The Queen’s Gambit is
the latest show on Netflix unlike any other movie about chess that has added a potent voice to the list of
beautifully executed drama series in 2020. It has masterfully used chess to
explain subtle feminist notes without looking hammered. It doesn’t matter if
you’re aware of the strategies applied in this game, you’ll somehow find
yourself engrossed in the story – even if you detest slow-burners.
The series is based on
the 1983 novel of the same title by Walter Tevis and Scott Frank is the
director as well as the screenplay writer. Anya-Taylor Joy steps into the shoes
of Beth Harmon, an orphan, who accidentally discovers her passion for real life chess at
the age of nine. She finds a mentor in Mr. Shaibel who was a janitor at the
orphanage she was bought to after her mother committed suicide. She also
develops an addiction to drugs in this orphanage – the tranquilizing drug helps
her imagine her games right before she secures her wins.
At a very young age,
Beth transforms herself into a chess prodigy. She finds international fame
after wiping one victory after the other and ruthlessly beating chess
opponents in national competitions.
If you only look at the
promotional images, you’ll assume that The Queen’ Gambit is nothing more than a
stylish, female-driven series that tries to make chess look sexy. However, in
the pilot episode, you’ll find yourself discovering subtle feminist messages
that have been delicately woven into the storyline.
The best thing about
this show is that it doesn’t come across as preachy – feminist takes aren’t in
your face. On the contrary, its brilliant writing creates irresistible nuances
that bring out its true meaning without looking stigmatized. The word feminist won’t be used as a
propaganda and the messaging won’t be shoved in your face or scream war chants,
like “girl power”.
There won’t be a single
moment in the show that makes you think “Oh, women are great and who needs
men?” – This angle is different but debatable.
The whole idea of
feminism, in this enchanting series, isn’t limited to power dynamics. Instead, the show approaches both genders in
a unique fashion – they’ll get invited to the game if they manage to earn
respect, regardless of gender.
There’s one memorable
scene in the series, where Beth is interviewed by a magazine. The entire
interview, unfortunately, was only about her gender. The interesting thing here
is that she never uses words like “empowered” in her response – and this was a
trippy situation that could’ve easily faltered the overall configuration of the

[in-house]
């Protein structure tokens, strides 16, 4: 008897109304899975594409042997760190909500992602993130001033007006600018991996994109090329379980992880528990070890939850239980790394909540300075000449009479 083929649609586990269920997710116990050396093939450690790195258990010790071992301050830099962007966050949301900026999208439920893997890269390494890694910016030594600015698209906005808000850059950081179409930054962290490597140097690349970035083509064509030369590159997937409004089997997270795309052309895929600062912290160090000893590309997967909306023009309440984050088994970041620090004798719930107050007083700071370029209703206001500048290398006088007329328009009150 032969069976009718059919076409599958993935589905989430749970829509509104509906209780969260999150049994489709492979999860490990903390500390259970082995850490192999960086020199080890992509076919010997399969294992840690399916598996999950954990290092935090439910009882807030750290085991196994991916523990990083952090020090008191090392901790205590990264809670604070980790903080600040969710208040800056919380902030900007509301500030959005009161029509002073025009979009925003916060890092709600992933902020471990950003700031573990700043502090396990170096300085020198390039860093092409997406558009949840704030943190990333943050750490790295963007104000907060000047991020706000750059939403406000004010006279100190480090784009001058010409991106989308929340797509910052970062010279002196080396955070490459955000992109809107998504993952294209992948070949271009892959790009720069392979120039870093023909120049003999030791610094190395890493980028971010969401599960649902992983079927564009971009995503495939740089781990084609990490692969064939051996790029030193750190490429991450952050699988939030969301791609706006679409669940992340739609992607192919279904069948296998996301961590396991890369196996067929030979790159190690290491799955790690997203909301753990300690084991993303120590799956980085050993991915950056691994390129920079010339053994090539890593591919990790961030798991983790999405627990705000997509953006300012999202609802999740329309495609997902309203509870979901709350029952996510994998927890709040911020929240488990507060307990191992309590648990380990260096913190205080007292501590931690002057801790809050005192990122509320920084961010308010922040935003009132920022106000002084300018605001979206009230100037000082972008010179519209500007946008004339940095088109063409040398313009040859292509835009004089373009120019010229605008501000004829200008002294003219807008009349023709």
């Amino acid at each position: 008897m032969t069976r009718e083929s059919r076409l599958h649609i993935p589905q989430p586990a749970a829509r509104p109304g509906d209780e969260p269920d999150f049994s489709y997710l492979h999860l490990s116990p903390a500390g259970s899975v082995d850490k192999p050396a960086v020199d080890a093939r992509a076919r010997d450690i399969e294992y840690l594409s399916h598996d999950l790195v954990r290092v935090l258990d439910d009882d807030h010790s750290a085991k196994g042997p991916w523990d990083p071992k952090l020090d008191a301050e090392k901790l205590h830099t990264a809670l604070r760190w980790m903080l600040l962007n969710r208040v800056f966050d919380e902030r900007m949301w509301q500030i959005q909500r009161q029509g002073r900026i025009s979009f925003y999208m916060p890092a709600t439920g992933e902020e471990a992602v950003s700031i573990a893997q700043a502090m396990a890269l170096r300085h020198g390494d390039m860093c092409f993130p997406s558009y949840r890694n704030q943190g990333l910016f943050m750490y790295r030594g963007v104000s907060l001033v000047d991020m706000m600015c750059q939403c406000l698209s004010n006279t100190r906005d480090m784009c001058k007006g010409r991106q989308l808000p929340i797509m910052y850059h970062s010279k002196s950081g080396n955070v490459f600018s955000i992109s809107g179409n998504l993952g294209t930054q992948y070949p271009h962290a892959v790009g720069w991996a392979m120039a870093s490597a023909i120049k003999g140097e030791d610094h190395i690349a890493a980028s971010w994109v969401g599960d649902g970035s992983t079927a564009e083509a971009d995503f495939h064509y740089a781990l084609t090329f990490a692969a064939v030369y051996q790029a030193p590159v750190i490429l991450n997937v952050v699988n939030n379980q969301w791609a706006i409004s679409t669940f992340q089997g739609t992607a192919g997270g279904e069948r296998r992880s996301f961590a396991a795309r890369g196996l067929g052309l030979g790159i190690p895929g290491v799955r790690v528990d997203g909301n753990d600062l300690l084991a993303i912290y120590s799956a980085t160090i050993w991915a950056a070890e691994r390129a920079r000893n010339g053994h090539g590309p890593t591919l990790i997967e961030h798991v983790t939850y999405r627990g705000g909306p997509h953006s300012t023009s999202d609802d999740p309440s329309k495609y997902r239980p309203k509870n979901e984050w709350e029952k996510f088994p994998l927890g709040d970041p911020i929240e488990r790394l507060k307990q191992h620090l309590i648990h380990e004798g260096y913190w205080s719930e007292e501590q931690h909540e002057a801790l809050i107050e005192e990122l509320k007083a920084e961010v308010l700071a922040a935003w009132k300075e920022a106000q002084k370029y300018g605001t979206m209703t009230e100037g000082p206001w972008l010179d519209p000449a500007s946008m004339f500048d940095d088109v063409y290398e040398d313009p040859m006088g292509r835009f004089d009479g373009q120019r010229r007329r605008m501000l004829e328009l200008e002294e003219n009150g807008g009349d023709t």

show and categorized Harmon in the overused trope of ‘strong woman in a man’s
Does that mean that
Beth isn’t bothered by the media that is constantly trying to put her in a box?
Of course not! She views herself outside the “boy’s club” and finds random
categorization appalling. She feels that her independence has nothing to do
with her gender. She is a clever woman who embraces her femininity without
jeopardizing her intelligence. She doesn’t feel secluded or held-back in a male-dominated
One of the top lines
that came out of the show was this: Chess isn’t always competitive, chess can
also be beautiful. This line trashes the misconception that feminism is all
about bashing men and thinking women are superior – that’s misandry. The series
calmly addresses the confusion regarding women who don’t follow the footsteps
paved for them nor does it claim that women must win the game they’re playing
Beth Harmon is not
playing against men; she’s playing to become the best chess player in the
world. She finds success and appreciation from her former competitors, Benny
Watts, Harry Beltik, even Grandmaster Vasily Borgov. She isn’t fighting against
men or society, she’s fighting her inner demons and she does come out victorious
all with the help of her male and female friends.
One of the main themes
of the show is addiction. We see women battling alcoholism as well as drug
abuse – which is interesting because we usually see male geniuses struggling
with substance abuse. It’s an awful sight for mainstream media to view women
battling with this horrible disease.
Beth becomes addicted
to tranquilizers as a minor – from breaking into the orphanage’s stash to
stealing her adoptive mother’s prescription, she is seen in an ugly state.
Soon, she becomes an alcoholic that leads to her ultimate downward spiral.
Basically, the show showed to us that addiction isn’t pretty and both genders
are prone to it. So instead of romanticizing this mental health concern, try to
view it in a better light.
The real beauty of The
Queen’s Gambit is that it doesn’t stick to repetitive feminist themes. Beth
doesn’t scream for attention from her male competitors – she earns admiration
and respect through her skill and geniuses. Not once in the series does demand
to be treated like a queen – she simply becomes one.